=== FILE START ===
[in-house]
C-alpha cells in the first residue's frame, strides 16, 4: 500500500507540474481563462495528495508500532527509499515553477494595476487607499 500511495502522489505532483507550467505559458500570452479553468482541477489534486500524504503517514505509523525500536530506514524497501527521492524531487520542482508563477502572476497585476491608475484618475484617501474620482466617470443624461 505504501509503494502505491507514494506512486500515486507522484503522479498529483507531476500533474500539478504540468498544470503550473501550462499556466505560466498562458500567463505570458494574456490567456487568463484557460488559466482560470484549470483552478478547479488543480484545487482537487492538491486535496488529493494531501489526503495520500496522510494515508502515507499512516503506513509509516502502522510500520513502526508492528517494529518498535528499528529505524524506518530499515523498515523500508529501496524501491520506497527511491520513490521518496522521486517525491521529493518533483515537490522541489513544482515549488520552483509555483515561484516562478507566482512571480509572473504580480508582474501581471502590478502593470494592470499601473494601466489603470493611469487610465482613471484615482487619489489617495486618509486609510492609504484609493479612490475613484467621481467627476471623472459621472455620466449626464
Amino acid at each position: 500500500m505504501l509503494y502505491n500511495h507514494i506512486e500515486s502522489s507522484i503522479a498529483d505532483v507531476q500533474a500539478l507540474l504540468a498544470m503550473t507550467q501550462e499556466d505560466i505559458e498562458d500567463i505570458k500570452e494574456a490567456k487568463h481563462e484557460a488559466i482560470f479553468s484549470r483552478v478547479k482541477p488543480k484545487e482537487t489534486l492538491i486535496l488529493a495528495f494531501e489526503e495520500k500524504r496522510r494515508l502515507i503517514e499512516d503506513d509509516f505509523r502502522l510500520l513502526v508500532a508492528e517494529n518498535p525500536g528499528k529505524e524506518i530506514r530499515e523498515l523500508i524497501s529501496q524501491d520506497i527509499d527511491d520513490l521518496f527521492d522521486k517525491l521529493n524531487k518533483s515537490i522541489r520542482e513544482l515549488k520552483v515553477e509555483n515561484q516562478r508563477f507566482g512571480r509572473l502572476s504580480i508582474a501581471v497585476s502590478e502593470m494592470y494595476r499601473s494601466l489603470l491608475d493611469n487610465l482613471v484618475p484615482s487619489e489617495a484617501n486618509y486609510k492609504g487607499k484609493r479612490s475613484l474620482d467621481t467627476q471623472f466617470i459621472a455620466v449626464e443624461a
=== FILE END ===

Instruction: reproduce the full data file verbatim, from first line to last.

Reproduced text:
[in-house]
C-alpha cells in the first residue's frame, strides 16, 4: 500500500507540474481563462495528495508500532527509499515553477494595476487607499 500511495502522489505532483507550467505559458500570452479553468482541477489534486500524504503517514505509523525500536530506514524497501527521492524531487520542482508563477502572476497585476491608475484618475484617501474620482466617470443624461 505504501509503494502505491507514494506512486500515486507522484503522479498529483507531476500533474500539478504540468498544470503550473501550462499556466505560466498562458500567463505570458494574456490567456487568463484557460488559466482560470484549470483552478478547479488543480484545487482537487492538491486535496488529493494531501489526503495520500496522510494515508502515507499512516503506513509509516502502522510500520513502526508492528517494529518498535528499528529505524524506518530499515523498515523500508529501496524501491520506497527511491520513490521518496522521486517525491521529493518533483515537490522541489513544482515549488520552483509555483515561484516562478507566482512571480509572473504580480508582474501581471502590478502593470494592470499601473494601466489603470493611469487610465482613471484615482487619489489617495486618509486609510492609504484609493479612490475613484467621481467627476471623472459621472455620466449626464
Amino acid at each position: 500500500m505504501l509503494y502505491n500511495h507514494i506512486e500515486s502522489s507522484i503522479a498529483d505532483v507531476q500533474a500539478l507540474l504540468a498544470m503550473t507550467q501550462e499556466d505560466i505559458e498562458d500567463i505570458k500570452e494574456a490567456k487568463h481563462e484557460a488559466i482560470f479553468s484549470r483552478v478547479k482541477p488543480k484545487e482537487t489534486l492538491i486535496l488529493a495528495f494531501e489526503e495520500k500524504r496522510r494515508l502515507i503517514e499512516d503506513d509509516f505509523r502502522l510500520l513502526v508500532a508492528e517494529n518498535p525500536g528499528k529505524e524506518i530506514r530499515e523498515l523500508i524497501s529501496q524501491d520506497i527509499d527511491d520513490l521518496f527521492d522521486k517525491l521529493n524531487k518533483s515537490i522541489r520542482e513544482l515549488k520552483v515553477e509555483n515561484q516562478r508563477f507566482g512571480r509572473l502572476s504580480i508582474a501581471v497585476s502590478e502593470m494592470y494595476r499601473s494601466l489603470l491608475d493611469n487610465l482613471v484618475p484615482s487619489e489617495a484617501n486618509y486609510k492609504g487607499k484609493r479612490s475613484l474620482d467621481t467627476q471623472f466617470i459621472a455620466v449626464e443624461a